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The Micromuscle


By Nanook - Posted on 21 October 2010

The Micromuscle

INTRODUCTION:

The Micromuscle is an intelligent, fluidic actuator that provides strong actuation forces in a centimeter sized package. The micromuscle combines five important elements in a single package: a bellows, control valves, extension sensor, pressure sensor and microcomputer. A diagram for a typical device is shown here:

The bellows acts as a pneumatic or hydraulic cylinder. The use of high pressure fluid produces very fast and powerful actuation forces. But being a bellows, instead of a conventional hydraulic cylinder, it has no sliding seal. This means no friction and no leakage!

Built into the end of the bellows is a set of microelectromechanical (MEMS) control valves. These regulate the flow of fluid between the pressure and drain ports and the bellows. Having the control valves right on the actuator provides a major advantage of allowing many actuators to be operated from a single pair of fluid lines. This becomes a very strong advantage when the number of actuators is hundreds or thousands.

The extension sensor is typically a micro strain gage attached to the bellows. This provides information about how far the bellows is extended.

The pressure sensor measures the pressure in the bellows and infers the force being applied by the bellows to the exterior environment.

The microcomputer provides local control of the micromuscle.

The extension sensor, pressure sensor and microcomputer along with the local control valves act as a very intelligent local actuator system. This means the micromuscle can be given simple commands that produce quite complex control responses.

For example, one command might be “move muscle to 50% open”. In that case, the controller would open the pressure valve and monitor the bellows extension until the 50% point is reached. Additional commands might be “hold 50% open” or “hold constant pressure”. The microcomputer would then adjust the valves continuously to hold the 50% point, or hold constant force or some other complicated control function. Another example might be a command to, “move finger until an obstruction is sensed and report back”. In this case, the computer would move the finger at a predetermined rate until a predetermined pressure increase was measured. It would then stop moving the finger and report back its extension. Because the microcomputer can send as well as receive signals, micromuscles can talk to a central brain or even each other to share information.

The following figure shows a possible application. In the figure, two micromuscles are used to move the line of gaze of an eye, replacing diseased muscles. In this application, the microcomputer in the micromuscle would accept control signals directly from the human nerves that normally control eye positioning. The patient would learn to control eye position through therapy, but in normal use, would not even be aware of the artificial muscle control. (The electrical and fluidic lines are not shown. Remote battery and pressure pump are also not shown.)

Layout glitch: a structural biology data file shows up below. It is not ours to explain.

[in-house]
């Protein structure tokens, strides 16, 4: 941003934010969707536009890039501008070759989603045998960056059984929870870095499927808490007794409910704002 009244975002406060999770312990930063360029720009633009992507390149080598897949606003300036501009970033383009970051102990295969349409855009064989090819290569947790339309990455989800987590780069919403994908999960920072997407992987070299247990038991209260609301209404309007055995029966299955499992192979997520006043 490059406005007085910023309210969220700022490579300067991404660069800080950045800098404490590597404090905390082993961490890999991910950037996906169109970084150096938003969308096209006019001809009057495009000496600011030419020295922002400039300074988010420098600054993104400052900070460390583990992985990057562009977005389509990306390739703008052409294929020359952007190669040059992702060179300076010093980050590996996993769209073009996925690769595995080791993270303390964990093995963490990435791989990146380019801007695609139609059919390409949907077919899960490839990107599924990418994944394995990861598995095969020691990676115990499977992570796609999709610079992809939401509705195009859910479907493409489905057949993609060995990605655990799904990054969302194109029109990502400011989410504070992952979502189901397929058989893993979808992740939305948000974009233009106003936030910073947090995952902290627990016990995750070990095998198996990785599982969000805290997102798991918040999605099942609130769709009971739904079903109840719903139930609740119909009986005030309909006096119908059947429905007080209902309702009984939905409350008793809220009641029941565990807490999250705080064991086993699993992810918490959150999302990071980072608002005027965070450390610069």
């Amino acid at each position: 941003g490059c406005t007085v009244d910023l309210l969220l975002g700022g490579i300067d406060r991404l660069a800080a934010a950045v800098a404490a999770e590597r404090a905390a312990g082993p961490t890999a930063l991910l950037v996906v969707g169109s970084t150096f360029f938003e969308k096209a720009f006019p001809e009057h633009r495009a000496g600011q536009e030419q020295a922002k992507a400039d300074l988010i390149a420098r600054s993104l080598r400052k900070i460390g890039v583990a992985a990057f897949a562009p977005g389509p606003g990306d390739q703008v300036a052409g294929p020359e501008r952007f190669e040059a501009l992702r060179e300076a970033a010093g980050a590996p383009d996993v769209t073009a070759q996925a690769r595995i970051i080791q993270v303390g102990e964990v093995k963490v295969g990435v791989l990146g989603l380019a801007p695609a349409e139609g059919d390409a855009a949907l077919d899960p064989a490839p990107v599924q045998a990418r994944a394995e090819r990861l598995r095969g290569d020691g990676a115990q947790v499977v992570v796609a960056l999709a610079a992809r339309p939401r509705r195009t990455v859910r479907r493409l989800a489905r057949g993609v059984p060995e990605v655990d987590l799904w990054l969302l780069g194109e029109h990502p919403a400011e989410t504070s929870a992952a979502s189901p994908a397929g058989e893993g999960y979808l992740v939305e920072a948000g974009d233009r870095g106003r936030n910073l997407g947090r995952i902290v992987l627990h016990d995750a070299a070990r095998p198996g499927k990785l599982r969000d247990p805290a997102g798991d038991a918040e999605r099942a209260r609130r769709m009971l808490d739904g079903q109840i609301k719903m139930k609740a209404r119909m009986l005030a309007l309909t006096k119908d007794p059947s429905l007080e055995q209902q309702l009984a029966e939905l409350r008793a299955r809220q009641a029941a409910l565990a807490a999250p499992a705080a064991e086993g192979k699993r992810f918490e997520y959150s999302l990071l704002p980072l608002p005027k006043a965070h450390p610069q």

The device was called the micromuscle because its three external interfaces mimic a human muscle. It has a mechanical actuator which mimics muscle fiber; it has a pressure and drain line which can be thought of as artery and vein; and it has electrical control analogous to nerves.

Because of the simplicity of the bellows as the actuator and now, the availability of MEMS devices, the micromuscle can be made quite small and inexpensive.

What are the main advantages of this device? Before the micromuscle was invented, there were many very large actuators, such as motors and hydraulics. There were also very small devices, such as MEMS micro motors. But there weren’t any strong actuators in the size range from about 1mm to 4cm. This is a critical size range for automation and robotics. The micromuscle was invented to solve this problem.

POSSIBLE APPLICATIONS:

The micromuscle, because of its combination of properties, can become the enabling technology for a number of major technical advances:

• In medicine, a whole range of intelligent orthotic devices could be built to replace diseased human muscle. These are not practical now because the available actuators are too big.
• In robotics, the micromuscle is the first device that will allow the development of truly human scale, non-tethered, anthropomorphic robots.
• The advantages for space and military applications are great. Small size is critical. But the ability of the muscle to control itself adds great intelligence. The bellows offers high reliability and low maintenance.
• In automation, the cost of production machines could be greatly reduced. The micromuscle, ultimately a $20 item, would replace a servo motor and controller, typically $200 per actuator.
• For household appliances, low cost actuators would be a major missing link to achieve total voice control. An example would be intelligent curtains that adjust to follow the sun.
• For tools, size and cost could be reduced while performance and reliability increase. An example would be intelligent “third hands” that hold and move material being worked on.

STATE OF DEVELOPMENT: The concept is patented, but has never been built. All of its elements are commercially available, even in miniature size. There is quite a bit of work needed to launch a commercial product here. On the other hand, lab devices could be built fairly easily and the resulting prototypes used to build robots for experimental applications and groups like NASA and DARPA.

The Micromuscle is protected by U.S. Patent 5,697,285 December 1997 and is available for license. For more information contact Nanook {{at}} A3society.org